Territorial marking

Territorial marking

Advances Page 3 rates per kilometer of wolf trail were low in the core areas of territories. Rates increased near the boundaries. However, the numbe...

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rates per kilometer of wolf trail were low in the core areas of territories. Rates increased near the boundaries. However, the number of marks per square kilometer increased in territory center due to use of core area by the pack and in peripheral areas which bounded other territories.

Behavior Territorial Marking Background Scent marking (such as ground scratching, urination, defecation, and anal gland secretions) is an important response to unfamiliar surroundings or situations for canids and has canine social implications. Wolves mark to assert dominance in pair-bonding, to achieve reproductive synchrony, for spatial orientation and territory maintenance, and to mark empty food caches. Scent marking is usually aimed at specific, conspicuous objects. Objectives To determine in wolves the: (1) seasonal variation in the marking rates, (2) significance of various kinds of marking in territory demarcation, and (3) relationship between spatial distribution of marking and use of territory. Procedure Data was analyzed on territory marking with urine, feces, and ground scratching by radio-collared wolves belonging to 4 packs in a primeval forest in Poland. Continuous radio-tracking and subsequent snow tracking were used as assessment methods. Results Deposition rates of feces showed little variation in time and space, whereas rates of urine marking and ground scratching showed large seasonal and spatial variation. Marking rates with urine and ground scratching were highest during the cold season (October-March) and peaked during the mating season, in January and February. Marking intensity was not correlated with the number of wolves in a pack, and individual rates of marking were highest in lone or paired wolves. Mean marking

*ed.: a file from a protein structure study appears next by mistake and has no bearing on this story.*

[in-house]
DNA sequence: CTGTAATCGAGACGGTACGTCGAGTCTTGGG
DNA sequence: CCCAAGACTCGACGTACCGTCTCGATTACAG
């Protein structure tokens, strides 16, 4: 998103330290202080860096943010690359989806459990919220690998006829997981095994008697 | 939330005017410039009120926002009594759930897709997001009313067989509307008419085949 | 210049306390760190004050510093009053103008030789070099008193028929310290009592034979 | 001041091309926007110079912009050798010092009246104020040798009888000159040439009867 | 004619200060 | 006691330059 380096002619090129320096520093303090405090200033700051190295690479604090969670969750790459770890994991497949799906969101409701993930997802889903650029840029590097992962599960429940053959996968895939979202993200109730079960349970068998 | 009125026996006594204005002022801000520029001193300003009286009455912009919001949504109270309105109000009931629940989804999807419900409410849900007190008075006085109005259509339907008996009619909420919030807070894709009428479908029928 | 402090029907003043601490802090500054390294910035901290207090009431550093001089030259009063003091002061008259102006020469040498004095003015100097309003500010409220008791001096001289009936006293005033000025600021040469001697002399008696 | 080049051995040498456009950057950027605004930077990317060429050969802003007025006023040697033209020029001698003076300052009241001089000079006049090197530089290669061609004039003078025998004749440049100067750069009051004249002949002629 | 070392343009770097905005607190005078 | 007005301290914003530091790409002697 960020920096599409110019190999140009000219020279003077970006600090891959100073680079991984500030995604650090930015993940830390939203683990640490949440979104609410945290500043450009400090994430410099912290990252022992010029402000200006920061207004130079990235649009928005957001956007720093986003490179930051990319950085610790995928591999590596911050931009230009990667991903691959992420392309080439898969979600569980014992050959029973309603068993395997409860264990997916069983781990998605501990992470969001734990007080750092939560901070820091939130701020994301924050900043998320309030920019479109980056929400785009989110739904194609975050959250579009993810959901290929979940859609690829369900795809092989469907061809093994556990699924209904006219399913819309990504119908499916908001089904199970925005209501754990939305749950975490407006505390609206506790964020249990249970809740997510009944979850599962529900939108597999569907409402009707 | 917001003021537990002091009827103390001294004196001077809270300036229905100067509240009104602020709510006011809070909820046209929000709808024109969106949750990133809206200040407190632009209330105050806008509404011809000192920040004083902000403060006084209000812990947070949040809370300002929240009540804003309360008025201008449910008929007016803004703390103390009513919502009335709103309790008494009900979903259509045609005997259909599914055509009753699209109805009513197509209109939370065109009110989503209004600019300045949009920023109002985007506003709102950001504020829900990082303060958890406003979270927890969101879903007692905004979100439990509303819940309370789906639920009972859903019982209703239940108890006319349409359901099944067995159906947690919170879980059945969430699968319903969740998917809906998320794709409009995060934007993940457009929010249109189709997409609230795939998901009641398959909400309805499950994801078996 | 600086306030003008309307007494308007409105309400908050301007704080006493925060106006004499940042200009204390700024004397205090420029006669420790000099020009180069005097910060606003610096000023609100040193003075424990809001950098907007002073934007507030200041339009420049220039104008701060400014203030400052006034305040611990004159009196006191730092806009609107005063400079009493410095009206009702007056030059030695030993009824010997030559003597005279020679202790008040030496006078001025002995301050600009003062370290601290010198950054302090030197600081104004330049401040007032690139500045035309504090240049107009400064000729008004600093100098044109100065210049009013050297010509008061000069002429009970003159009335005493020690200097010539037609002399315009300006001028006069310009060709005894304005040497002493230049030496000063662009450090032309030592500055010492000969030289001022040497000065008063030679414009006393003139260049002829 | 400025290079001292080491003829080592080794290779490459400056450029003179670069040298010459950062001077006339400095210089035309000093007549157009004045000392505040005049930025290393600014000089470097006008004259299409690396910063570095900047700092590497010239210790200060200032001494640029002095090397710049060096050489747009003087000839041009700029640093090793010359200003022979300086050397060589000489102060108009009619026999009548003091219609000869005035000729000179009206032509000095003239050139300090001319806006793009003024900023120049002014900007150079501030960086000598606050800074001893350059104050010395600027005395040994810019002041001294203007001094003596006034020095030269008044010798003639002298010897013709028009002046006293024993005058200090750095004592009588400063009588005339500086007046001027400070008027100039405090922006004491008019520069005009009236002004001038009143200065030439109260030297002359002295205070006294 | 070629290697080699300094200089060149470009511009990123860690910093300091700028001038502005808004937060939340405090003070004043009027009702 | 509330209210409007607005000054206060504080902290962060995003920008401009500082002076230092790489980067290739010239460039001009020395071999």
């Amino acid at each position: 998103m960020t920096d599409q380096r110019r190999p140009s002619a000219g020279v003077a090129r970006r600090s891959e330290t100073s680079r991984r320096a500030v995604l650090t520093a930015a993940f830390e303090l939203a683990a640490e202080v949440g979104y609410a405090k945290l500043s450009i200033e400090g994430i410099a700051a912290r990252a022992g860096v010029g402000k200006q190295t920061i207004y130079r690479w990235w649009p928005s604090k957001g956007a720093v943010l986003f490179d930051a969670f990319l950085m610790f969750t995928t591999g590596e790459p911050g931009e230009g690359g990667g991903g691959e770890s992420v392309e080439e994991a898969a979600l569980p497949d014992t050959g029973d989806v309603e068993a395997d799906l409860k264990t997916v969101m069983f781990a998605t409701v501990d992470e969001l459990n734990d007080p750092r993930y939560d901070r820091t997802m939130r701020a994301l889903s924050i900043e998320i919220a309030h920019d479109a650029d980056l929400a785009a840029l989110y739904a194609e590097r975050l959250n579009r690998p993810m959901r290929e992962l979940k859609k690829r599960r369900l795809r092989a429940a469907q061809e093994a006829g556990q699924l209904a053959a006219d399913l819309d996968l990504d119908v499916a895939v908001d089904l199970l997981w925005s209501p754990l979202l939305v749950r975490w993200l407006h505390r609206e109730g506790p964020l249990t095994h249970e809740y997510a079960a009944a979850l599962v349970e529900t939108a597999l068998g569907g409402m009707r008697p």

Author Conclusion Territorial marks by wolves are not distributed equally along territory boundaries. Instead, marks are concentrated in “hot spots” more vulnerable to penetration by intruders or more valuable to the pack, such as near breeding dens. Inclusions Four figures, 2 tables, 26 references. Editor Annotation Marking by dogs is something every veterinarian is asked about, but scientific data on the subject are rare. Because humans are so olfactory-compromised compared to dogs and cats, we often make assumptions about urine, fecal, anal sac, sebaceous gland, and other marks that are not true. Although dogs should not be viewed as small wolves, they share an ancestry with wolves, and some of what we learn about wolf marking may bear investigation in dogs. This paper presents data that are useful because of the context in which they are interpreted, i.e., wolves in groups and those associating with specific units may display different behavior than do solitary wolves. Also, I have long thought that scratching was important in dogs, and it appears that it is used in areas that may not hold olfactory marks well and that delineate peripheries of patrolled turf. That urine and scratch marks per capita peak when 2 wolves are together is a finding that may be useful when clients are deciding to add dogs to their household or take them to a dog park. Also, that group marking was most frequent for urine marks involving 4 wolves, followed by scratching marks for either 2 or 4 wolves hints at how the relationships between the wolves, and perhaps dogs, affect how olfactory behavior is executed. It is also worth considering the role temperature may play. For these wolves, urine marking was always higher than scratch marking, but scratch marking peaked in the dead of winter, whereas olfactory marking peaked in spring.

Volatile compounds found in urine will not vaporize well in extreme cold, but increasing temperatures with liquid substrates are ideal for vaporization. Finally, one hypothesis not considered by the authors for the increased frequency of scratch marks near roads and paths may be one worthy of consideration in pet dogs. Simply, scratching is something every species can see, and the act of scratching by itself is very energetic and dramatic. So the information conveyed by scratching may be different than that conveyed by more recognizably odoriferous means. It may be designed so that even those of us who are challenged in such arenas can note, and perhaps avoid, places where certain individuals have recently traversed. (KLO) Zub K, Theuerkauf J, Jedrzejewski W, et al. Wolfpack territory marking in the Bialowieza Primeval Forest (Poland). Behaviour 140:635648.